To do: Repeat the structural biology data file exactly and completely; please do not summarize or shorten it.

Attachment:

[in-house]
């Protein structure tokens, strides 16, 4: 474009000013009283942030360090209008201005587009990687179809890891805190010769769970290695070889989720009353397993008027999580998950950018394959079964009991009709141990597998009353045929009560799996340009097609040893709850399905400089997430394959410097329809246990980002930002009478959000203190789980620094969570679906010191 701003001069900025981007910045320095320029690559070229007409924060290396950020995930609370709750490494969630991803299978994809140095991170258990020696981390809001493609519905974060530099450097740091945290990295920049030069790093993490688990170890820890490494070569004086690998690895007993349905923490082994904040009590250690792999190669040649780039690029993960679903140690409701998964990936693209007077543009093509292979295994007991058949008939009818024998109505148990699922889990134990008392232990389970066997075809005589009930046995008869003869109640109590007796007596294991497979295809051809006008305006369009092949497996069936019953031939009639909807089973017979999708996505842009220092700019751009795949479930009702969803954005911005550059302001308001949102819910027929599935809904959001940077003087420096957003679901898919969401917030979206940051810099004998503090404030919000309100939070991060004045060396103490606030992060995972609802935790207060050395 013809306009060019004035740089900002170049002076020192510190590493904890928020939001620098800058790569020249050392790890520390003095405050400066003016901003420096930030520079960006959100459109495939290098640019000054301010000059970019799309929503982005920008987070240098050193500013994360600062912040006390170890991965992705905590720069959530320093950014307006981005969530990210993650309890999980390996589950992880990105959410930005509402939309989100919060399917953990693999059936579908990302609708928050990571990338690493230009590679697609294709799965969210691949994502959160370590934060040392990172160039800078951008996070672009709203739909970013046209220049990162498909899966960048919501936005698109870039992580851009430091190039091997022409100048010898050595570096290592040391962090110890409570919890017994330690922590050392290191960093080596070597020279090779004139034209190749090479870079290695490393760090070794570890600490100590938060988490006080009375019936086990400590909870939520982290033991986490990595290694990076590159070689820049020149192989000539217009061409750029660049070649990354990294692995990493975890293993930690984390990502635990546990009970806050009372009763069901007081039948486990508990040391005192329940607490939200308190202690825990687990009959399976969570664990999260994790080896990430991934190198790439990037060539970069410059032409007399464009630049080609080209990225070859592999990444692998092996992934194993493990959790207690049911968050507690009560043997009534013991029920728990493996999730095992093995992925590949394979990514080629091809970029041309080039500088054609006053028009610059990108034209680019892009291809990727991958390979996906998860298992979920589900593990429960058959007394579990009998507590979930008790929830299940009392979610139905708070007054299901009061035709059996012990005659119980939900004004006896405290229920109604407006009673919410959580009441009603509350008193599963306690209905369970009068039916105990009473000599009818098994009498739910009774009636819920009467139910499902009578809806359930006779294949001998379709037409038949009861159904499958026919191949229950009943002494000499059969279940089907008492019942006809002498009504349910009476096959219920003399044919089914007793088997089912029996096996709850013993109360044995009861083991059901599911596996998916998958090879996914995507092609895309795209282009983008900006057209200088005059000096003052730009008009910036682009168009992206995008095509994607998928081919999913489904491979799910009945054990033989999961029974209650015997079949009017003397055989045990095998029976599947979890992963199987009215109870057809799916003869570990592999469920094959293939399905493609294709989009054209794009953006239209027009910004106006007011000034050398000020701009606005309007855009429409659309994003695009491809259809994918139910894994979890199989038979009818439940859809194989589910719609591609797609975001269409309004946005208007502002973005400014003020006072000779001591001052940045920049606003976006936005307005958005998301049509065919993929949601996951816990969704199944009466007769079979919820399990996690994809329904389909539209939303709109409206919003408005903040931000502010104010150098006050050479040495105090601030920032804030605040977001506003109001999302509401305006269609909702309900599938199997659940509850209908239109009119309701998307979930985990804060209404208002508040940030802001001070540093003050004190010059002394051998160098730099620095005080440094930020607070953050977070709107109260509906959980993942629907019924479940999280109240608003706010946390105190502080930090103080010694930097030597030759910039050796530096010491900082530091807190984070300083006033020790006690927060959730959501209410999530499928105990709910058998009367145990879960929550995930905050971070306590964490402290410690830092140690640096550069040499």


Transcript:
[in-house]
């Protein structure tokens, strides 16, 4: 474009000013009283942030360090209008201005587009990687179809890891805190010769769970290695070889989720009353397993008027999580998950950018394959079964009991009709141990597998009353045929009560799996340009097609040893709850399905400089997430394959410097329809246990980002930002009478959000203190789980620094969570679906010191 701003001069900025981007910045320095320029690559070229007409924060290396950020995930609370709750490494969630991803299978994809140095991170258990020696981390809001493609519905974060530099450097740091945290990295920049030069790093993490688990170890820890490494070569004086690998690895007993349905923490082994904040009590250690792999190669040649780039690029993960679903140690409701998964990936693209007077543009093509292979295994007991058949008939009818024998109505148990699922889990134990008392232990389970066997075809005589009930046995008869003869109640109590007796007596294991497979295809051809006008305006369009092949497996069936019953031939009639909807089973017979999708996505842009220092700019751009795949479930009702969803954005911005550059302001308001949102819910027929599935809904959001940077003087420096957003679901898919969401917030979206940051810099004998503090404030919000309100939070991060004045060396103490606030992060995972609802935790207060050395 013809306009060019004035740089900002170049002076020192510190590493904890928020939001620098800058790569020249050392790890520390003095405050400066003016901003420096930030520079960006959100459109495939290098640019000054301010000059970019799309929503982005920008987070240098050193500013994360600062912040006390170890991965992705905590720069959530320093950014307006981005969530990210993650309890999980390996589950992880990105959410930005509402939309989100919060399917953990693999059936579908990302609708928050990571990338690493230009590679697609294709799965969210691949994502959160370590934060040392990172160039800078951008996070672009709203739909970013046209220049990162498909899966960048919501936005698109870039992580851009430091190039091997022409100048010898050595570096290592040391962090110890409570919890017994330690922590050392290191960093080596070597020279090779004139034209190749090479870079290695490393760090070794570890600490100590938060988490006080009375019936086990400590909870939520982290033991986490990595290694990076590159070689820049020149192989000539217009061409750029660049070649990354990294692995990493975890293993930690984390990502635990546990009970806050009372009763069901007081039948486990508990040391005192329940607490939200308190202690825990687990009959399976969570664990999260994790080896990430991934190198790439990037060539970069410059032409007399464009630049080609080209990225070859592999990444692998092996992934194993493990959790207690049911968050507690009560043997009534013991029920728990493996999730095992093995992925590949394979990514080629091809970029041309080039500088054609006053028009610059990108034209680019892009291809990727991958390979996906998860298992979920589900593990429960058959007394579990009998507590979930008790929830299940009392979610139905708070007054299901009061035709059996012990005659119980939900004004006896405290229920109604407006009673919410959580009441009603509350008193599963306690209905369970009068039916105990009473000599009818098994009498739910009774009636819920009467139910499902009578809806359930006779294949001998379709037409038949009861159904499958026919191949229950009943002494000499059969279940089907008492019942006809002498009504349910009476096959219920003399044919089914007793088997089912029996096996709850013993109360044995009861083991059901599911596996998916998958090879996914995507092609895309795209282009983008900006057209200088005059000096003052730009008009910036682009168009992206995008095509994607998928081919999913489904491979799910009945054990033989999961029974209650015997079949009017003397055989045990095998029976599947979890992963199987009215109870057809799916003869570990592999469920094959293939399905493609294709989009054209794009953006239209027009910004106006007011000034050398000020701009606005309007855009429409659309994003695009491809259809994918139910894994979890199989038979009818439940859809194989589910719609591609797609975001269409309004946005208007502002973005400014003020006072000779001591001052940045920049606003976006936005307005958005998301049509065919993929949601996951816990969704199944009466007769079979919820399990996690994809329904389909539209939303709109409206919003408005903040931000502010104010150098006050050479040495105090601030920032804030605040977001506003109001999302509401305006269609909702309900599938199997659940509850209908239109009119309701998307979930985990804060209404208002508040940030802001001070540093003050004190010059002394051998160098730099620095005080440094930020607070953050977070709107109260509906959980993942629907019924479940999280109240608003706010946390105190502080930090103080010694930097030597030759910039050796530096010491900082530091807190984070300083006033020790006690927060959730959501209410999530499928105990709910058998009367145990879960929550995930905050971070306590964490402290410690830092140690640096550069040499």